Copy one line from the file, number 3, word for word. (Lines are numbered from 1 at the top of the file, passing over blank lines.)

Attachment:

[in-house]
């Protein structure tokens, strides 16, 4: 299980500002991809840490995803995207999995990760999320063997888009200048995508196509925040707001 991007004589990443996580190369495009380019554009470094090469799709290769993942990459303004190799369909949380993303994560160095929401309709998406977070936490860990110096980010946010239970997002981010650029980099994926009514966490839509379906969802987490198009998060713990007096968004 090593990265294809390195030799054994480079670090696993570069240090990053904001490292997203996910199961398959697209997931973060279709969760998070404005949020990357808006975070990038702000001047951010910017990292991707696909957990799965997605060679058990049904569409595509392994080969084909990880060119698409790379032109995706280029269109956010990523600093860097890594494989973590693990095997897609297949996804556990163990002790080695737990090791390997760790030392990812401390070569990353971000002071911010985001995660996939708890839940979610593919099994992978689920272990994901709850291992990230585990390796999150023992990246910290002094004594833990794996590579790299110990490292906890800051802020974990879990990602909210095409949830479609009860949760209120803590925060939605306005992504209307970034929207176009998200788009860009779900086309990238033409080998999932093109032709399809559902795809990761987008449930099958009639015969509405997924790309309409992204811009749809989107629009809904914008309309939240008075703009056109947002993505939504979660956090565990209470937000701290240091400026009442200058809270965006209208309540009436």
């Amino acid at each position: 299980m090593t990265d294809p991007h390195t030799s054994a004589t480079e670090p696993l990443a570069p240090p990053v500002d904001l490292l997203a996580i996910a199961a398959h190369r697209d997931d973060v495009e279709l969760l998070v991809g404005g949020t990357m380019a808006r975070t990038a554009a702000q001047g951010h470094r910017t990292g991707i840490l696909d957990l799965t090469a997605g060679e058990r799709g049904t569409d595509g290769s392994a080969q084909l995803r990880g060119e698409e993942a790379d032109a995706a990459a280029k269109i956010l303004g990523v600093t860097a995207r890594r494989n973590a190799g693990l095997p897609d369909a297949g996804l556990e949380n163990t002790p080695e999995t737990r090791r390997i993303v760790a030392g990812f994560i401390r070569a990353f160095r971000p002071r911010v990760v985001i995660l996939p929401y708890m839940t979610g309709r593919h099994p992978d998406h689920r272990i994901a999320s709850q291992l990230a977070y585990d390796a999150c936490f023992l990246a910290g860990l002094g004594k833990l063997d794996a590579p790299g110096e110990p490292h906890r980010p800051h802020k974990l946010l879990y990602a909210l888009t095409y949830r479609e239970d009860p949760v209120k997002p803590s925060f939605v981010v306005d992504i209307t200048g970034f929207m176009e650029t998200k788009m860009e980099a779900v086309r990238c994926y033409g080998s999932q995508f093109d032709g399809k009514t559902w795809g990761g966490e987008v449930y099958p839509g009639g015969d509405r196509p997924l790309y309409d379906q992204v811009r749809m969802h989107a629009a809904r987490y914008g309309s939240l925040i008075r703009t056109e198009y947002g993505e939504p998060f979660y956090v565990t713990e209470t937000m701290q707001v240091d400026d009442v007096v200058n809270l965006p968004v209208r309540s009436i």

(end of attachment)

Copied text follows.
């Amino acid at each position: 299980m090593t990265d294809p991007h390195t030799s054994a004589t480079e670090p696993l990443a570069p240090p990053v500002d904001l490292l997203a996580i996910a199961a398959h190369r697209d997931d973060v495009e279709l969760l998070v991809g404005g949020t990357m380019a808006r975070t990038a554009a702000q001047g951010h470094r910017t990292g991707i840490l696909d957990l799965t090469a997605g060679e058990r799709g049904t569409d595509g290769s392994a080969q084909l995803r990880g060119e698409e993942a790379d032109a995706a990459a280029k269109i956010l303004g990523v600093t860097a995207r890594r494989n973590a190799g693990l095997p897609d369909a297949g996804l556990e949380n163990t002790p080695e999995t737990r090791r390997i993303v760790a030392g990812f994560i401390r070569a990353f160095r971000p002071r911010v990760v985001i995660l996939p929401y708890m839940t979610g309709r593919h099994p992978d998406h689920r272990i994901a999320s709850q291992l990230a977070y585990d390796a999150c936490f023992l990246a910290g860990l002094g004594k833990l063997d794996a590579p790299g110096e110990p490292h906890r980010p800051h802020k974990l946010l879990y990602a909210l888009t095409y949830r479609e239970d009860p949760v209120k997002p803590s925060f939605v981010v306005d992504i209307t200048g970034f929207m176009e650029t998200k788009m860009e980099a779900v086309r990238c994926y033409g080998s999932q995508f093109d032709g399809k009514t559902w795809g990761g966490e987008v449930y099958p839509g009639g015969d509405r196509p997924l790309y309409d379906q992204v811009r749809m969802h989107a629009a809904r987490y914008g309309s939240l925040i008075r703009t056109e198009y947002g993505e939504p998060f979660y956090v565990t713990e209470t937000m701290q707001v240091d400026d009442v007096v200058n809270l965006p968004v209208r309540s009436i």